Environmentally friendly oil packaging
Development of the ECO-ULTRA Motor Oil FlexPak™, in cooperation with Universal Lubricants, LLC, Wichita, KS, has garnered an FPA Gold Award in Environmental and Sustainability Achievement for Star Packaging Corp.. Touted as representing the nation’s first domestic, commercial launch of retail motor oil packaged in one-quart flexible pouches, the FlexPak™ enables significant reductions in packaging materials usage, energy consumption, carbon emissions, and landfill waste versus plastic bottles.
Star Packaging manufactures the easy-pour, stand-up pouches using a 6-mil, 3-layer barrier construction of polyester, nylon, and linear low-density polyethylene (LLDPE). The material is engineered to provide superior burst and seal strength required for containing oils and other hard-to-hold liquid products. Specially designed for durability, these pouches reportedly have passed drop tests in excess of 20 feet.
Star uses state-of-the-art stand-up pouch packaging equipment from Totani to produce the ECO ULTRA pouches. The Universal Lubricants pouch material is printed in 7 colors on Star’s newest W&H MiraFlex® flexographic press. Photopolymer printing plates are provided by OEC Graphics. Pouch filling equipment is supplied by Innovative Packaging Network-IPN (www.ipnusa.com and www.ipnmanufactur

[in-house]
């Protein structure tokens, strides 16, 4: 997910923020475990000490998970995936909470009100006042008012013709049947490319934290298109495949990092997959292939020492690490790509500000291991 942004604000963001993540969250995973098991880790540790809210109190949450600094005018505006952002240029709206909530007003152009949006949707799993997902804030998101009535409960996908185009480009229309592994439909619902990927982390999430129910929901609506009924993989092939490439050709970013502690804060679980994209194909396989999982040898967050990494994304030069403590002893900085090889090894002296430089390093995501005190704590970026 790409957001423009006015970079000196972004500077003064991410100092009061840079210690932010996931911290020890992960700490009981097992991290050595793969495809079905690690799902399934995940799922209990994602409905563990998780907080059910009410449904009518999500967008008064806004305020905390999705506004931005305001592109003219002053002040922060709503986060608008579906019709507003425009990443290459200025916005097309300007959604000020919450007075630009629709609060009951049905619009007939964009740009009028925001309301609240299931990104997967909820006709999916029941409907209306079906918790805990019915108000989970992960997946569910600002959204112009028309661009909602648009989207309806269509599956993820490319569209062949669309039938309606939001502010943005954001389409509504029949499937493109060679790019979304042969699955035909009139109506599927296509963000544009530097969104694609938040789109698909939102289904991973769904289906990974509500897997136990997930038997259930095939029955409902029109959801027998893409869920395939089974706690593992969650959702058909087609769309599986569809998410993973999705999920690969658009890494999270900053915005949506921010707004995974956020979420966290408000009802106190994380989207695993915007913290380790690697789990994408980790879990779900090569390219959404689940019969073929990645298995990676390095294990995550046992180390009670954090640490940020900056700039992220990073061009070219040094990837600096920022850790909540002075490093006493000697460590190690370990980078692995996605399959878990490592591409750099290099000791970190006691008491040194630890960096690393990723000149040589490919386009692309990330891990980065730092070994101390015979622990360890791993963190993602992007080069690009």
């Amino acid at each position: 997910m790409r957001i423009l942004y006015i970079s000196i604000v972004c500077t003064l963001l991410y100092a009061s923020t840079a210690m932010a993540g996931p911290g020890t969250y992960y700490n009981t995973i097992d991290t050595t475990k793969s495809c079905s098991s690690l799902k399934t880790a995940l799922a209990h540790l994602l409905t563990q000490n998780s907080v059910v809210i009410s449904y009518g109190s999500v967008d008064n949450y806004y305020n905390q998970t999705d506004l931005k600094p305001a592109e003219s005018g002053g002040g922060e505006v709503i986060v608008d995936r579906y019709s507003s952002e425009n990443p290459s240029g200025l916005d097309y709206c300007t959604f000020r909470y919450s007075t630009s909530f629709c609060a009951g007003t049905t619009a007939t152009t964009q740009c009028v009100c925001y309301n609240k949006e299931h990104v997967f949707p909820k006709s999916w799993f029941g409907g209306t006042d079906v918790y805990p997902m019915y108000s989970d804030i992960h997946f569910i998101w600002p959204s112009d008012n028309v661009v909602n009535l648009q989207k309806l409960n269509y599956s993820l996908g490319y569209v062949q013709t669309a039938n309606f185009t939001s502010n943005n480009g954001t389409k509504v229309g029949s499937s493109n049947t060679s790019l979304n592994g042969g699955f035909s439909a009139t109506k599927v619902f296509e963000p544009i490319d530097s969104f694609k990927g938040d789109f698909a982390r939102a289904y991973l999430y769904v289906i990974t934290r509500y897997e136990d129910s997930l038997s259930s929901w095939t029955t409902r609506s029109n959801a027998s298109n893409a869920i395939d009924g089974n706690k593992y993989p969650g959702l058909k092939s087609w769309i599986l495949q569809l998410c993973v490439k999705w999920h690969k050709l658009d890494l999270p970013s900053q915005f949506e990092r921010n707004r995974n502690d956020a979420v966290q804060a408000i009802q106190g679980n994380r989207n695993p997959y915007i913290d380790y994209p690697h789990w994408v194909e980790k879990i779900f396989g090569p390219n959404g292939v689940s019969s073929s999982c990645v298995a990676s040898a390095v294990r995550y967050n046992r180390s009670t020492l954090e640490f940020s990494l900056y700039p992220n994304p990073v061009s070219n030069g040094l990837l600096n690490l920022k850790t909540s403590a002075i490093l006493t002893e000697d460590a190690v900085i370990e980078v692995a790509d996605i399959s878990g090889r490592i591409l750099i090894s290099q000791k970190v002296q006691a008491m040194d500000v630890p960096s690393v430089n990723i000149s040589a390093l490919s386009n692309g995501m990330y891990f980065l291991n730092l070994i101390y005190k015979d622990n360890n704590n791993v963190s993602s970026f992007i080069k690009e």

ing.com). Filling is accomplished through the “glug-free” pour spouts already affixed to the SUPs. The high-density polyethylene (HDPE) Clean Spout 106 XLR pour spouts also are supplied by IPN.
The innovative engine oil packaging offers multiple benefits for Universal Lubricants. Jan Horsfall, Universal Lubricants’ Chief Marketing Officer, says, “The amount of package space available for product messaging is greater than on bottle labels. The flexible shape of the pouch can more easily conform to retail shelf display parameters. And the handle on the one-quart pouch facilitates pegboard hanging displays. Also, there are definite advantages in terms of transport, storage space efficiencies, and disposal. One truck load of these unfilled flex packs is equivalent to 26 truck loads of unfilled rigid plastic containers. This translates to a significant reduction in fuel consumption, road emissions, fleet maintenance, and operating costs. And post-consumer, the emptied pouches, completely evacuated of product and flattened, require far less disposal space than empty plastic bottles.”
Pouch packaging incorporates ‘fun factor’
“PushPop” pouch packaging for portion-controlled products has earned an FPA Gold Award in Packaging Excellence for Amcor Flexibles. Among the first to commercialize the concept is Chiquita Brands in Europe. That firm’s Super Crunchy Fruit Chips, a convenient single-serve snack made from 100% naturally dried fruits, debuted first in 2012 in Chiquita Fruit Bars and later appeared in general retail channels. Unique scoring on the top gusset makes for easy opening. Consumers simply grab each side of the top gusset of the package where it says “Place Thumbs Here,” push their thumbs against the top gusset, and slightly tug. The pouch, which stands up on its bottom gusset, pops open at the top gusset scored area, providing a large opening for easy product access.